Director/writer/producer Chyna Robinson is the quintessential triple threat.  Raised in Fort Worth, Robinson graduated from Southwest High School and attended Texas Christian University where she double majored in Radio, Television and Film (RTVF) and English.

Within a decade, Robinson’s gone from writing and directing live theatre to writing and directing a suspenseful historical short film and a couple of dark thrillers. Robinson acknowledges that it’s unusual for a Black woman to write and direct in that genre, but says that other people’s expectations of her don’t weigh her down.

We sat down with her in September to talk about theatre, representation and her award-winning thriller “No Ordinary Love,” which will have a two-day run at the Coyote Drive-In Theater October 24 and 25.

 

"A director has to have the heart of a poet and the skin of an elephant” - Indian-American Filmmaker Mira Nair

"Being [both] a filmmaker and a Black female, there has been a lot of challenges and obstacles in my path, even more so than my counterparts. There have been a lot of doors shut in my face, but you have to keep pushing. Especially this year. It’s not just injustice and the Black Lives Matter [movement] but with COVID and quarantine you have to keep pushing. You can’t let anything stop you."


You double majored in English and RTVF. Were you hedging your bets in terms of success or failure in the industry?

"I knew I wanted to make films and I knew I wanted to write them. I knew I wanted to produce them and learn how everything worked. If this film thing didn’t work out, maybe I could teach English or theatre or film (laughs)."


Tell me about “Milk Chocolate Nutcracker,” which you produced for a couple of years starting in 2012 and is based on Andre Dumas’ winter ballet “The Nutcracker."

"Theatre is my heart. There is an instant gratification from the audience rather than having to wait for six months for an audience reaction."

"My daughter loved Phantom of the Opera. I took her to the Nutcracker ballet, and nobody looked like us –– there were no Black Ballerinas. So, I decided to put on my own rendition that featured people of color. The first year we had 92 people in the cast. That included a Black Nutcracker and Rat King, and I brought in an African drum group, Chinese Dragon dancers and Black ballerinas. It was an amazing experience for young Black children, and children of all colors."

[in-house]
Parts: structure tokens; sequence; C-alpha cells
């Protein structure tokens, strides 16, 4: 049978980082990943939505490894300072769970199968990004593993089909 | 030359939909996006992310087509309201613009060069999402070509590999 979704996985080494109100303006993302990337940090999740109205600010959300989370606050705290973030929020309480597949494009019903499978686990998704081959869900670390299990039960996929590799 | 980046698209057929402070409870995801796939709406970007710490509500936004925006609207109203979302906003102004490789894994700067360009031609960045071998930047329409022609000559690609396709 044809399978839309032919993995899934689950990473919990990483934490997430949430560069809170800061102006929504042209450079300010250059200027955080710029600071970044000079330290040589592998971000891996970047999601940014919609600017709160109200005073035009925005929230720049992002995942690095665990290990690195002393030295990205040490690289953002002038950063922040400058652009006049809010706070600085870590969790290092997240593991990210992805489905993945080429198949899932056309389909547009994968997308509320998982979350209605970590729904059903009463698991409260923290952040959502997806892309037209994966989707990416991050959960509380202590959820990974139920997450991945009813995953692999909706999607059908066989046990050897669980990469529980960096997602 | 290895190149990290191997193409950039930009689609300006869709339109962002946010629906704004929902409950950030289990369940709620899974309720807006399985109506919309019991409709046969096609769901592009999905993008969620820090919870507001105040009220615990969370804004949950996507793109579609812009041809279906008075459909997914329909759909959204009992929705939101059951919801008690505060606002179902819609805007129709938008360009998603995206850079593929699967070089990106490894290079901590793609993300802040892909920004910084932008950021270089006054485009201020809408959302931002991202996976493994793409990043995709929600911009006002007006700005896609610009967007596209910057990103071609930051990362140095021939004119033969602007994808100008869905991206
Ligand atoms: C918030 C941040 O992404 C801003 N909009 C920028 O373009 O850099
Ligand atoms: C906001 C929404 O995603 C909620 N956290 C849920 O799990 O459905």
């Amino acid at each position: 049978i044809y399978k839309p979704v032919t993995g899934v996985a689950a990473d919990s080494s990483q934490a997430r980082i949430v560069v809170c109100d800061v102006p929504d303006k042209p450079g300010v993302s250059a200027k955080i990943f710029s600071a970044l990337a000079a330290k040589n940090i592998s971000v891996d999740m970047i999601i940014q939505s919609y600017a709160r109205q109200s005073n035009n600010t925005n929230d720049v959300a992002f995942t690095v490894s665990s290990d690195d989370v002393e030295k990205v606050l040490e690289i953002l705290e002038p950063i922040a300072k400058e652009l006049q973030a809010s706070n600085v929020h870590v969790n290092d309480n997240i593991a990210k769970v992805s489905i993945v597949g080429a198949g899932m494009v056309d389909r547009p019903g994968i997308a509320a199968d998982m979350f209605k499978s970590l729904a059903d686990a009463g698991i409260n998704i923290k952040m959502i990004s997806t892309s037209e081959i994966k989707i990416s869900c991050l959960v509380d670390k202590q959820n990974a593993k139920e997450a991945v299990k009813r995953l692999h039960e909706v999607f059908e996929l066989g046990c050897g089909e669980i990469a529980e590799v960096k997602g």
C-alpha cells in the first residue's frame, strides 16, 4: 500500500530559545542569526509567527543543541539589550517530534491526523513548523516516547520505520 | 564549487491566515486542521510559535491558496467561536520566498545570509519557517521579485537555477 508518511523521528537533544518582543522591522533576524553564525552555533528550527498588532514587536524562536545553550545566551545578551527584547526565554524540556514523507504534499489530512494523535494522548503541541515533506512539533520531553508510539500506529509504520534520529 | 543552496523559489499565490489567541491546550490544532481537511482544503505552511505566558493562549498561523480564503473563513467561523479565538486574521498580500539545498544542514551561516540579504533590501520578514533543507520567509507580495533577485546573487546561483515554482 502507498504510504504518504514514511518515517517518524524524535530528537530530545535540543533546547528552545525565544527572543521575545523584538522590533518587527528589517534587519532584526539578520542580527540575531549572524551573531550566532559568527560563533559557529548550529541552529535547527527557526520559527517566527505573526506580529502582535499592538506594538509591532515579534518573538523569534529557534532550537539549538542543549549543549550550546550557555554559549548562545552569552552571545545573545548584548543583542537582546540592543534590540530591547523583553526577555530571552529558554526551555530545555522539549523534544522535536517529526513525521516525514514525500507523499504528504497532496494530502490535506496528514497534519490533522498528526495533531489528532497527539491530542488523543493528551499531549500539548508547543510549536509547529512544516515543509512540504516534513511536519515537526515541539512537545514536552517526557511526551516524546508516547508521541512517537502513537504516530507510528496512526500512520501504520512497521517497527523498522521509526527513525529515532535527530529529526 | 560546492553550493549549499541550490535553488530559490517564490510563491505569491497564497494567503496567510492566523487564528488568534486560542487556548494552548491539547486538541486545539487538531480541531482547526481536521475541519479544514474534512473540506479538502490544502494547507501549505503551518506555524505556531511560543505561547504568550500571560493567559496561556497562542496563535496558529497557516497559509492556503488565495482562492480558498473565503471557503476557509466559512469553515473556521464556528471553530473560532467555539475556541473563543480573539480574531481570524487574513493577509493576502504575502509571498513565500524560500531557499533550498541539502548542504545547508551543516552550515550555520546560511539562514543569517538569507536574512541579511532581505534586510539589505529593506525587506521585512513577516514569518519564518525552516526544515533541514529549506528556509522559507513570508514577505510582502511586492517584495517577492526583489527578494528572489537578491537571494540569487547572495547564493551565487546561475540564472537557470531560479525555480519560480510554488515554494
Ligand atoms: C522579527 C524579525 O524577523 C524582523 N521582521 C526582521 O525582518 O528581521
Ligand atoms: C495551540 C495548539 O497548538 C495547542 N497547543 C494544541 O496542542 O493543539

Your award-winning short film "Greenwood:13 Hours," filmed here in Fort Worth and released in 2017, retells the violent burning of Tulsa’s "Black Wall Street." How did this film come about?

"With a lot of things I write about, I happen upon the subject matter. The research part of it came from my dad [a historian and writer] in how to approach my subjects. I did stage for years before the film – we travelled to Tulsa for a show, and I had never heard of Greenwood. I was out of school and fully grown and had never heard of it. And when I made the movie, I found that so many people had never heard of it either. It was disappointing that we didn’t know this. It’s great that [the movie] is a resource and a starting point for people doing their own research."


 


Your latest film dives into intimate partner violence. Let's talk about that. 

"I had thought about a short film on domestic violence the year before but it wasn’t on the forefront. I was actually working on another script that I put down to do 'No Ordinary Love' [after being approached by Tracy Rector, who’s on the board of SafeHaven, to write the movie].


“No Ordinary Love” is a thriller about two women who are entangled in abusive relationships. 

"Someone called it 'a cerebral thriller.' It’s definitely not a documentary, which would have been a harder sell. Bottom line is, the film still has to entertain. I wanted to create a story and characters that endear people to them, and who people care about. I wanted to create a film not just for those who care about domestic violence, but to also show that abuse doesn’t look like one thing or one person or only happen in one neighborhood."

"I shot “No Ordinary Love” in Fort Worth in 2018, and it world premiered in 2019. It’s been an amazing ride."


National release plans have halted due to COVID-19. How have you been spending the last few months?

"It’s been a creative time and then also challenging because of everything that has gone on, not just COVID but everything. It’s emotionally exhausting when you log on [to your computer] and someone has been killed or someone else’s family isn’t getting justice. On those days you don’t want to write, you want to sit and be in your feelings. But there have been good days when I can write all day, and I’ve spent more time with my family. We’ve been bike riding, spending quality time. I’ve had a lot of time to reflect. As Black women, we carry so much. We’re moms and wives and concerned about everybody."


What's Next?

"[A new film called] “Lola/Lisa.” It’s a short thriller, shot in three days back in February. A beautiful, but troubled woman has to face a ghost from her secret past, and she will do whatever it takes to silence, even if it means someone has to die. It’s about to world premiere at the Indie Memphis Film Festival and then it will show at the Lone Star Film Festival next month."